Plan to Defeat ISIS Part 3; 1000 Troops to Kuwait; New Doctrine

A continuation of Plan to Defeat ISIS, Part 2, this is prompted by (Reuters) Exclusive: U.S. weighs deploying up to 1,000 ‘reserve’ troops for IS fight, which suggests a new military strategy is in the offing.

The most famous quotation of Carl von Clausewitz is “War is a mere continuation of policy by other means.” With multiple translations to english, there is question by some scholars as to whether von Clausewitz actually wrote this, or meant what he wrote. In the age of Hegel, some say, it could have been a mere debating point. But you can find it in bold print on page 22 of the “obsolete” translation of Colonel J.J. Graham. This is why General Mattis said, (Face the Nation) “If you cut the State Department’s budget, then you need to buy me more bullets.” And, (CNN) “More than 120 retired generals and admirals signed a letter Monday pushing back on the White House’s proposal to make major cuts to diplomacy and development.”

Even though von Clausewitz never encountered stateless warfare, On War is still the one of the ultimate wellsprings of military thought. Conceived in the age of massed formations, muskets, and cavalry, he was somehow able to distill the principles of warfare in a manner that transfers over centuries. Nevertheless, new principles arise. Military thinkers naturally want to constitute these in a way commensurate with his clarity of thought.

Since the reforms of the “Rumsfeld Doctrine”, the U.S. has shifted away from emphasis on heavy forces, with massive firepower, that require long lead-times to deploy, and massive logistical tails. It has moved sharply in the direction of lightweight forces, capable of almost momentary deployment. This is because of the change of perception of potential threats, which held rigorously until  Ukraine.

But there is a “doctrine gap” between SEAL raids and conventional deployments, meaning, no guiding principle for brief deployments substantial forces. In the U.S., the beginnings and ends of interventions are marked as political events, even if they never actually occur. Every strategic move in Iraq was marked as a political decision. The withdrawal of the last American units from Iraq was marked by a picture.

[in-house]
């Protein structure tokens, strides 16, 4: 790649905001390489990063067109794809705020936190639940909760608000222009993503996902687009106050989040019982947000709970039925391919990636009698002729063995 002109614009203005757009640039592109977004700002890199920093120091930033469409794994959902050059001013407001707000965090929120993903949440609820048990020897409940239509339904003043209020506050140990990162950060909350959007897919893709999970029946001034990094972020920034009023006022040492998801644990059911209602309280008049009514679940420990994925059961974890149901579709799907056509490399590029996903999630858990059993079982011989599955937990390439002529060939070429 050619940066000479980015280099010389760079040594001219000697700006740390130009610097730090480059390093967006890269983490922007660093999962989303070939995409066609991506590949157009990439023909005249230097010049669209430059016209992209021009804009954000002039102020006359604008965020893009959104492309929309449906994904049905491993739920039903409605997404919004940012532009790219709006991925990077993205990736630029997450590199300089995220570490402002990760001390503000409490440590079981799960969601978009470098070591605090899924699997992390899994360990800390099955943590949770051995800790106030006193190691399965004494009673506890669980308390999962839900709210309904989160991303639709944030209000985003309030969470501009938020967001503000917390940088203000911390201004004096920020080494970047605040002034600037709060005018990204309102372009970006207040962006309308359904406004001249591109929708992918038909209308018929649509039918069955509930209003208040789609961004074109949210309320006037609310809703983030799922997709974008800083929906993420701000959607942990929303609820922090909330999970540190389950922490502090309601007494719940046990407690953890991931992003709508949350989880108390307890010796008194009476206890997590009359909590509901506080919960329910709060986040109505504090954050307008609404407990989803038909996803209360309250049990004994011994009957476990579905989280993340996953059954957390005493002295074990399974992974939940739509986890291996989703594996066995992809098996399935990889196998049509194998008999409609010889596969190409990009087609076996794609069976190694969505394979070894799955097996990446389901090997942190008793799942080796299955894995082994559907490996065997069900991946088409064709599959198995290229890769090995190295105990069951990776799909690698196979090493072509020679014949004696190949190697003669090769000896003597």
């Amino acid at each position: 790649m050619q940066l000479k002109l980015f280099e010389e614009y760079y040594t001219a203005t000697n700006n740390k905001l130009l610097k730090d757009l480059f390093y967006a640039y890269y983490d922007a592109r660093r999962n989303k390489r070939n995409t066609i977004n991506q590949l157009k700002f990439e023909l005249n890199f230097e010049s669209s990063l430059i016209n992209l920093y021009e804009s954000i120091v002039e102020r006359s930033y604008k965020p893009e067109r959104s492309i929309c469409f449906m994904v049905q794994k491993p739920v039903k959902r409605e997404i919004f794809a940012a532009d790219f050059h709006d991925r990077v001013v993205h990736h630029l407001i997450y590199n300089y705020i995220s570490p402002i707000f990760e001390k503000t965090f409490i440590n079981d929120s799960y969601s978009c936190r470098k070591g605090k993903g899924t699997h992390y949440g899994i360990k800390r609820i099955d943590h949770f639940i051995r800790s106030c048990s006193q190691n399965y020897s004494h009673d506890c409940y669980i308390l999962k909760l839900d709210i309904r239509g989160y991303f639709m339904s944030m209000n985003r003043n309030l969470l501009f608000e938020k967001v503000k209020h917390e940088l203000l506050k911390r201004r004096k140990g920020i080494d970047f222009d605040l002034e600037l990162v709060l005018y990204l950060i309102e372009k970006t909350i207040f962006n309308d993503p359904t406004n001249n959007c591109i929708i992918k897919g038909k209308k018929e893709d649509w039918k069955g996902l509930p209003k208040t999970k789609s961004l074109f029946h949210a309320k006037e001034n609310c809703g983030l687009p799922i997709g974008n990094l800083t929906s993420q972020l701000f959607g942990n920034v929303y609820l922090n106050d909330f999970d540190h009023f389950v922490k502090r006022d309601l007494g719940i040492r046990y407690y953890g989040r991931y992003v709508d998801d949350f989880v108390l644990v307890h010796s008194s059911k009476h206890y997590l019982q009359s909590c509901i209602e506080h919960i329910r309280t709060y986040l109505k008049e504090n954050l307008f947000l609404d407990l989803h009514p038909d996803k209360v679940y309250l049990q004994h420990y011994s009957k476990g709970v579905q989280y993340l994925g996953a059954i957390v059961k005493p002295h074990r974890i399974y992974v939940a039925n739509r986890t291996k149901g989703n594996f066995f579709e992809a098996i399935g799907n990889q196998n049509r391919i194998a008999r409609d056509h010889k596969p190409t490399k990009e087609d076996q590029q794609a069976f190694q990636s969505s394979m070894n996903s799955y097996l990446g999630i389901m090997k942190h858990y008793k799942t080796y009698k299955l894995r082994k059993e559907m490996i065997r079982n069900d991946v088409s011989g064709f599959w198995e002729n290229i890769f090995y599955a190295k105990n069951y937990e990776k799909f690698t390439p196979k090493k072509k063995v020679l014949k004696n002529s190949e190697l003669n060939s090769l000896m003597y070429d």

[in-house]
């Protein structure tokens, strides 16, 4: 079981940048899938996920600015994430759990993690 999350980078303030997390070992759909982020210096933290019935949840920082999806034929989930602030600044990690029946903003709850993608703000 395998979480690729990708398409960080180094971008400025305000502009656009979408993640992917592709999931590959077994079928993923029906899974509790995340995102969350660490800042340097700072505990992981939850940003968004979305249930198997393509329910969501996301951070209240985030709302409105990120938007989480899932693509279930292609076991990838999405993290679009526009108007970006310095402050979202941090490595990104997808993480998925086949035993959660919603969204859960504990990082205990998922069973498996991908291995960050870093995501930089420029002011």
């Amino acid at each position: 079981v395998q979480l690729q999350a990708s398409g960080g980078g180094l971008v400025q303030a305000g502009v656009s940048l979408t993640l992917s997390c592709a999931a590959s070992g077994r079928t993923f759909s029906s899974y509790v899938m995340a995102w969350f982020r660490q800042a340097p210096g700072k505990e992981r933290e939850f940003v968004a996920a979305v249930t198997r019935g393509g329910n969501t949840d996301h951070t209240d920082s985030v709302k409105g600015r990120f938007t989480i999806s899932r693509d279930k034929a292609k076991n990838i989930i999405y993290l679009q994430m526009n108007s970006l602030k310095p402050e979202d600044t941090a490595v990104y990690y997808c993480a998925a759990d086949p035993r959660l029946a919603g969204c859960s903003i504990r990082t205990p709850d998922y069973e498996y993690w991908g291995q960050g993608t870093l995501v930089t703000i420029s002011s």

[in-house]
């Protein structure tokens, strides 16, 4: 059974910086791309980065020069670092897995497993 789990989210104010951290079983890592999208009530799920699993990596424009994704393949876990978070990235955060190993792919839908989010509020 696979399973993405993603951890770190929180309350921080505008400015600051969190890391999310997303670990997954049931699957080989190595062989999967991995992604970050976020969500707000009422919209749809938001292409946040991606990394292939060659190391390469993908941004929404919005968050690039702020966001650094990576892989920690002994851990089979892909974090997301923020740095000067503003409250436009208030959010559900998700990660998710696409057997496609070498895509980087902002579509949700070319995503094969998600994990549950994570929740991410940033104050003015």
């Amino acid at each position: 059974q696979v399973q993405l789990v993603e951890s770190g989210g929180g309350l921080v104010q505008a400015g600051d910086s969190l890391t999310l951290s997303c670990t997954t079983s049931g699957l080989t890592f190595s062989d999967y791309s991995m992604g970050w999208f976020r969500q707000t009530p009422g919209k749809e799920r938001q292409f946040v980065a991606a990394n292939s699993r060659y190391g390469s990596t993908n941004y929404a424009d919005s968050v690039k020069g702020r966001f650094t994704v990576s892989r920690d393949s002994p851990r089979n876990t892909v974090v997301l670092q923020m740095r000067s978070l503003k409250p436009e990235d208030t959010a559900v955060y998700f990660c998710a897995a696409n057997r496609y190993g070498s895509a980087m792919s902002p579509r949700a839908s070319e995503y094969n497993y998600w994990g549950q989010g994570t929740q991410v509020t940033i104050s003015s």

The gap exists partly because, until recently, there was a technical gap between the capability for commando deployments and the conventional. The Osprey aircraft, other hardware innovations, and basing in Kuwait offer alternatives. The doctrinal gap remains, partly due to  the political process, the shared understanding that war is a serious thing, requiring public deliberation and common assent. The downside is lack of agility against ghost-like opponents, and “telegraphing the punch.” If you’re not into boxing, this means a preparatory arm movement that cues the opponent on when and where a punch is coming.

The extreme of this was in the Vietnam War, when, due to infiltration of the government of South Vietnam by the North, almost every deployment, even by helicopter, was known to the North before it occurred. In Iraq, it is not a problem now, but it will become a problem soon. When the temporarily deferred clash with Iran’s proxies occurs, infiltration of Iraq’s government will have an analogous effect. This is why, in Is Iraq Headed for Another Civil War?,   I wrote,

The Shiite Iraq that follows the passing of Sistani will not be a permissive setting for American operations. Other parts of it, such as the Kurdish area, might be. But the kinds of cultural shift and political combinations that would make a viable rump state are prohibited by the strange-to-us cultural animosities.  Iran, a unified and disciplined state, would  steamroller it.

A different guiding principle is required to operate in the non-permissive Iraq and Syria of the near future. Some recent  strategies of other countries contain innovative elements:

  • Russia in Ukraine: a “private brand” military, has had a ghost-like quality. With multiple withdrawals and redeployments, it significantly delayed correct identification by the West, and so, political response.
  • Russia in Syria:  a similar pattern, with an over-advertised withdrawal, and understated deployment.
  • Russo-Georgian War of 2008: an almost completely transient event, snatching only small bits of territory as a permanent acquisition.
  • China in Vietnam: In the 1979  Sino-Vietnamese War, an antiquated Chinese army occupied northern provinces of Vietnam for about a month. China’s military performance was said to be unimpressive. A bunch of provincial towns were destroyed. And then, the necessary message having been sent, China withdrew. It was, from the Chinese point of view, a complete success.
  • In the Sino-Indian War of 1962, China seized substantial parts of Ladakh, and gave most of it back. The result was unusually ambiguous.

None of these had geopolitical goals of the type pursued by the U.S. All of the above are characterized by the temporary seizure of territory. They were ephemeral. They offer suggestions as to how the U.S. can project power into a region with weak or nonexistent states, and hostile non-state forces:

  • Deploy very, very quickly.
  • Accomplish the objective, but without the usual finality or thoroughness.
  • Get out before non-state forces can react to the presence.

I call this the “Doctrine of Ephemeral Deployment.” It is an estimate of the purpose of the proposed Kuwait deployment. It is not new. Von Clausewitz thought of it some time between 1816 and 1830.

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